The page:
Louisiana’s MSP registration, which will take effect Feb. 1, 2021, has sparked many debates about regulating the managed services industry. At last week’s IT Nation Secure virtual conference, hosted by MSP software vendor ConnectWise, Louisiana secretary of state Kyle Ardoin explained his intent behind the MSP registration and what he hopes the law will do.
Louisiana is the first U.S. state to introduce a registration for MSPs and managed security service providers (MSSPs). Signed on June 11 by Louisiana governor John Bel Edwards, the legislation will require all MSPs and MSSPs that work with public bodies to register with the state.
According to Ardoin, Louisiana developed its MSP registration law in the wake of cyberattacks on state government. Incidents included a December 2019 ransomware attack that affected the City of New Orleans, resulting in New Orleans mayor LaToya Cantrell to declare a state of emergency.
“Quite frankly, one of the attacks scared me enough because it was within striking distance of an election,” Ardoin noted. “It was about seven days outside of an election. Had the attack occurred closer to the election, we could have had [some] chaos, because we had a very close gubernatorial election going on.”
Ardoin said the FBI contacted him and explained the role MSPs and MSSPs play as “the conduit for these attacks out to these local entities.” At that point, he said, he had never heard of MSPs or MSSPs before. “My concern was, ‘Who are these people? We don’t even know these entities,'” he said.
The thinking behind the MSP registration
Ardoin said he believes MSPs must be transparent with customers about their cybersecurity capabilities. The law aims to facilitate more open communication. “I understand that [cyber protection] is a very costly business to be in … but [MSPs and MSSPs] have got to be straightforward with their customers and tell them at what levels they can protect them,” he said.
“If they are not being straightforward because they are concerned about losing business because of cost, they are doing a disservice … not just to the entity that they are trying to protect but to the citizens that interact with that agency,” he said. “When you open yourselves up to attack and school kids’ personal identifiable information is released, that is problematic.”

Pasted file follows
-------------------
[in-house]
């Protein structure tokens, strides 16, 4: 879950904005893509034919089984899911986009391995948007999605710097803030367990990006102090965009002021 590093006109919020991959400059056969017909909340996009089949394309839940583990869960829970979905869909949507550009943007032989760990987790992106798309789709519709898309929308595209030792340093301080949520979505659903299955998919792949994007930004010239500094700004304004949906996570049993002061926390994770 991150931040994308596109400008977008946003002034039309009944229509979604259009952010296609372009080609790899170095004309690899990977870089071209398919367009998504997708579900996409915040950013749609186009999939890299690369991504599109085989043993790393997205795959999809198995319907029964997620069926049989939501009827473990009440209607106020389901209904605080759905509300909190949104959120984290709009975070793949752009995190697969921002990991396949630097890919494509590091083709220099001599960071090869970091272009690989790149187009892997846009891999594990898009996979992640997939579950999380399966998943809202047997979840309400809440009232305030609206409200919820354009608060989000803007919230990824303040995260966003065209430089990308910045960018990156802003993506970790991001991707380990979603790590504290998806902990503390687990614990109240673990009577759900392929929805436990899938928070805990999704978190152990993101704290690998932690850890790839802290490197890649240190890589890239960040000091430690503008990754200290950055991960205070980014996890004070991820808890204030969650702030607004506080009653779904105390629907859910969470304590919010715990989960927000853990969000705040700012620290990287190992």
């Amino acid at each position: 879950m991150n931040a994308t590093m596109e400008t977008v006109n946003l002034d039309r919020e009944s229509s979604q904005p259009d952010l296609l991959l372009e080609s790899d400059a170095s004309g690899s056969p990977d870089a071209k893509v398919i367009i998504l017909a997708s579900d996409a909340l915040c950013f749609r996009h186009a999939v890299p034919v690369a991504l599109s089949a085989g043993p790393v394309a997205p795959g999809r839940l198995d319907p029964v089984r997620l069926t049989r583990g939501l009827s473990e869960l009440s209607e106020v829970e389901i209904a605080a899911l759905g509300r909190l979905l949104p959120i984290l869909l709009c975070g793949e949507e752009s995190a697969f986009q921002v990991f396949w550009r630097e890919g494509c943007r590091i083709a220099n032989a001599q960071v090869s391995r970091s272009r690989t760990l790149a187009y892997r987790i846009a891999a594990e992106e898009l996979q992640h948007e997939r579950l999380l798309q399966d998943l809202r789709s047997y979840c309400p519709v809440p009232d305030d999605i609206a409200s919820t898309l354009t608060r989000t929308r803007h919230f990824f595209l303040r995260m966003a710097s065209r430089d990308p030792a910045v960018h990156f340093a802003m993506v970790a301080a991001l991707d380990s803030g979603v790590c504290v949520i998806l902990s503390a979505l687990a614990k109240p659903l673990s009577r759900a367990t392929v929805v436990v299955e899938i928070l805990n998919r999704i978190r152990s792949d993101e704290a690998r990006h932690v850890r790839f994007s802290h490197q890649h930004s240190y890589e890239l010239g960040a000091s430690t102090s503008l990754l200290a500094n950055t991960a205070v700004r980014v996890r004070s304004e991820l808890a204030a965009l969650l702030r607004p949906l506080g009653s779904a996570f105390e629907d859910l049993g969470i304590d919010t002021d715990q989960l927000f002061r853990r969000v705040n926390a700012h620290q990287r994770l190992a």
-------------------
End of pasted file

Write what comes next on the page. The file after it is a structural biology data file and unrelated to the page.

He noted that his conservative beliefs about government regulation partly shaped his approach to the MSP registration law. “I think in general the IT world is just sort of hanging out there without any checks and balances. But … coming from a conservative standpoint, I’m not interested in complete regulation,” he said. “I would like to see the industry regulate itself and educate itself and their customers before government gets involved and screws it all up.”
He said he hopes the registration will encourage service providers and governmental agencies to have “a constructive dialogue without any heavy regulation at this point.”
“We are going to see how [the MSP registration] goes once it is implemented … in February, and we will just go from there,” Ardoin said. “I think it’s an important step for our cybersecurity commission, for our federal partners like the FBI, and others to be able to interact with these private [managed services] organizations as we move forward.”
Ardoin’s advice for MSPs, MSSPs
To help stem the rise of cyberattacks on government entities, MSPs and MSSPs must speak up and be open to working with others in the IT industry to jointly solve problems, Ardoin said. He also pointed to IT industry certifications as a means for MSPs to demonstrate their security capabilities to customers.
“I think communication is key and being upfront,” he noted.
Fearing reputational damage, some MSPs may try to conceal IT security incidents when they happen, but Ardoin encouraged MSPs to change their attitudes about the perceived stigma. “One major piece of advice I have for those who are in the business now and are concerned about their reputation: Everybody is getting attacked. No one is exempt from this.”
Additionally, he urged MSPs to build relationships with the FBI, the Cybersecurity and Infrastructure Security Agency, Homeland Security, National Guard, state police and “any cybersecurity commission that is created or entity that is created by state government.”
“Try to be a voice in the process so that everybody learns together,” Ardoin said. “It’s a team approach. Working in silos doesn’t solve anything.”